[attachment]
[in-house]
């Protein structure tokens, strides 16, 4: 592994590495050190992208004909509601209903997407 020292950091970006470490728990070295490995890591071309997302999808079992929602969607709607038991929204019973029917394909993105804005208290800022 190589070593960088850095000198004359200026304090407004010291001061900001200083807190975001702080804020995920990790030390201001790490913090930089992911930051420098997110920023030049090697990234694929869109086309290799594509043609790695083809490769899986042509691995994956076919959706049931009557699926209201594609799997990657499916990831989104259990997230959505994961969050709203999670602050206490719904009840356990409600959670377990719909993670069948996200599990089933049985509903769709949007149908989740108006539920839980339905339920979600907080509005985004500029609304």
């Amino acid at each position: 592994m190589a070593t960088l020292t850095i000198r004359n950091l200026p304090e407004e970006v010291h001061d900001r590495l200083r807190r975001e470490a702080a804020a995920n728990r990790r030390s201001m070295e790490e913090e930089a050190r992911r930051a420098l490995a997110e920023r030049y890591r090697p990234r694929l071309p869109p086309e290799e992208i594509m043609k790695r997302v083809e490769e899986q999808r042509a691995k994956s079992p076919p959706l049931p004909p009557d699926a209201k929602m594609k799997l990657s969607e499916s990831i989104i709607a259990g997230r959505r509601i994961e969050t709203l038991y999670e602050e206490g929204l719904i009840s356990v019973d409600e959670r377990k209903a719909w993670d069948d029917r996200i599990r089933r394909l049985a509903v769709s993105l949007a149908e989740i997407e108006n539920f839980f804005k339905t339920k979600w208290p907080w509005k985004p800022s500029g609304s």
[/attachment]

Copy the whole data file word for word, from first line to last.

[in-house]
């Protein structure tokens, strides 16, 4: 592994590495050190992208004909509601209903997407 020292950091970006470490728990070295490995890591071309997302999808079992929602969607709607038991929204019973029917394909993105804005208290800022 190589070593960088850095000198004359200026304090407004010291001061900001200083807190975001702080804020995920990790030390201001790490913090930089992911930051420098997110920023030049090697990234694929869109086309290799594509043609790695083809490769899986042509691995994956076919959706049931009557699926209201594609799997990657499916990831989104259990997230959505994961969050709203999670602050206490719904009840356990409600959670377990719909993670069948996200599990089933049985509903769709949007149908989740108006539920839980339905339920979600907080509005985004500029609304």
């Amino acid at each position: 592994m190589a070593t960088l020292t850095i000198r004359n950091l200026p304090e407004e970006v010291h001061d900001r590495l200083r807190r975001e470490a702080a804020a995920n728990r990790r030390s201001m070295e790490e913090e930089a050190r992911r930051a420098l490995a997110e920023r030049y890591r090697p990234r694929l071309p869109p086309e290799e992208i594509m043609k790695r997302v083809e490769e899986q999808r042509a691995k994956s079992p076919p959706l049931p004909p009557d699926a209201k929602m594609k799997l990657s969607e499916s990831i989104i709607a259990g997230r959505r509601i994961e969050t709203l038991y999670e602050e206490g929204l719904i009840s356990v019973d409600e959670r377990k209903a719909w993670d069948d029917r996200i599990r089933r394909l049985a509903v769709s993105l949007a149908e989740i997407e108006n539920f839980f804005k339905t339920k979600w208290p907080w509005k985004p800022s500029g609304s």